Did you get a new tablet or smartphone?

Did you receive, or gift yourself, a digital-world device such as a tablet or a smartphone during the holidays? Have you already set it up and are enjoying the benefits like streaming movies and music, playing the kind of games you enjoy (racing games are my favorite!), videochatting with your grandkids, and getting your dose of up-to-the-second news? Or is the gift still sitting in the box and at risk of not even seeing the light of day?

Upon reading that last sentence, some of you may think it to be absurd. Unfortunately I’ve heard, in confidence, similar outcomes repeatedly over the years from seniors I helped. I blame these outcomes on the “intimidation barrier.”

Yes, it may only be a mindset, but a decade (or more) of constant reminders like “leave it to the IT staff to fix your computer” or “let cousin Tak, the computer wiz, fix that for you” surely helped ingrain the idea that technology was for the rocket scientists!

This wasn’t necessarily a wrong perception, especially in the early days after technology unshackled itself from enterprises with big war chests and started to become affordable to small businesses in the 1990s.

Even when the “You’ve got mail!” sound bite and gazillions of shiny AOL CD-ROMs ushered in the internet era to consumers, I recall the prominence of the phrase “leave it to the IT staff” in the corporate world.

By the end of the first decade of the new millennium, the earlier perception of technology being for the IT staff and geeks to fix started to crumble. Younger generations, aka digital natives, started to embrace technology at the personal level when smartphones and other gadgets flooded the market with innovation. Older generations, aka digital immigrants, needed to do a complete 180 in how they relate with technology.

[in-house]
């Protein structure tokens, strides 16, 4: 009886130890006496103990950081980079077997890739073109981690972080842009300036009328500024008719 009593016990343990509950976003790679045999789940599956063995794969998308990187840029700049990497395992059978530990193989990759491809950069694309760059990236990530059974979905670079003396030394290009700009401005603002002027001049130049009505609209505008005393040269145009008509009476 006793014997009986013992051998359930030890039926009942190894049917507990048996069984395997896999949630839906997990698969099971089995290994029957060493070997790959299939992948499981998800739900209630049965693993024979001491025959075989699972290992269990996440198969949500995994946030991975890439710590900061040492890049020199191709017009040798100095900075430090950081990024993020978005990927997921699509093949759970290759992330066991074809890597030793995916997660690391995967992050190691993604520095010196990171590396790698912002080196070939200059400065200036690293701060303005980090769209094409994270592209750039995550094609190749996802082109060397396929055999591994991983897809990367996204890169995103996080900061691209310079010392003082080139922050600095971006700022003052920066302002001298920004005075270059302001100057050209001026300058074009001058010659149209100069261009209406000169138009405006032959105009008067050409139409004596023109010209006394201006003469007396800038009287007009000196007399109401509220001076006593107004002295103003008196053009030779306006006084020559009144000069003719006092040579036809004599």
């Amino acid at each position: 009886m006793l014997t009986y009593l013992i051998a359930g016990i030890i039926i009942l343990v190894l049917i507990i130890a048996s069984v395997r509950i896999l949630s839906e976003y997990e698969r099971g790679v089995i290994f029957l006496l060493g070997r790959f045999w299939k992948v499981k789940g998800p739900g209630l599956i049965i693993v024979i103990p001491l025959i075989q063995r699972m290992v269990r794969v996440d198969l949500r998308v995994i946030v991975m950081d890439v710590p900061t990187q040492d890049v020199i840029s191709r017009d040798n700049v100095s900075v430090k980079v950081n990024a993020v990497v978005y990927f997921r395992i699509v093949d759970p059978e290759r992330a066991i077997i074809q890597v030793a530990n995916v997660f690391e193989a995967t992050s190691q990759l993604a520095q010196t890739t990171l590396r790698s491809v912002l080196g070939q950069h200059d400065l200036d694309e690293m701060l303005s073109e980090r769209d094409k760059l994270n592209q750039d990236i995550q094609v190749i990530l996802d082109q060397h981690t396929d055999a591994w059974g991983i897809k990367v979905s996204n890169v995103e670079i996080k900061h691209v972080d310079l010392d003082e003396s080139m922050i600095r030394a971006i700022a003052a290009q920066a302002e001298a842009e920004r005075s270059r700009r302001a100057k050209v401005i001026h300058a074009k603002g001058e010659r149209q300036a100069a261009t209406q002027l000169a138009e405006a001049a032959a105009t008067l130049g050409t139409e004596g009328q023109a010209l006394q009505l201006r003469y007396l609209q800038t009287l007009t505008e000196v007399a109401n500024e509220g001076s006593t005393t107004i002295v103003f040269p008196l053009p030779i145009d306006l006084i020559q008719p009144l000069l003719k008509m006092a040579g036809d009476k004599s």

Although the phrase “strategic inflection point” is usually used in the context of organizational strategy, this personalization, aka consumerization, of technology required people to be digitally literate. To this day, many digital immigrants have successfully embraced this change of the mindset while many still struggle. For most digital natives, digital literacy has been as natural as breathing air.

The use of digital-world tools has become the preferred method for everything from communicating information about products and services to entertainment. Pop culture, or more appropriately the “societal norm,” has accepted and adjusted to how we communicate, buy, learn, entertain, and other things required of us to go about our day.

Where does the digital world begin and the real world end? Neither world begins nor ends as they coexist; actions you take in the digital world produce results in the real world and vice versa.   

So go ahead and open the gift to charge the battery of the device. In the next couple articles I will step you through some of the things you need to do to increase the chance of successfully ramping up the use of your new device. Remember, it’s all in your head – a mindset – and your brain is a powerful organ!

Tak Sato

Strategist and technologist with almost 30 years of experience in the private sector. Holds Bachelor of Science in Computer Information Science and an Executive MBA from Cleveland State University.

As Founder of the Center for Aging in the Digital World, a 501(c)(3) nonprofit empowering seniors with digital literacy, Tak connects the dots to help people utilize appropriate technology in their personal and professional lives.

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Volume 11, Issue 1, Posted 9:47 AM, 01.08.2019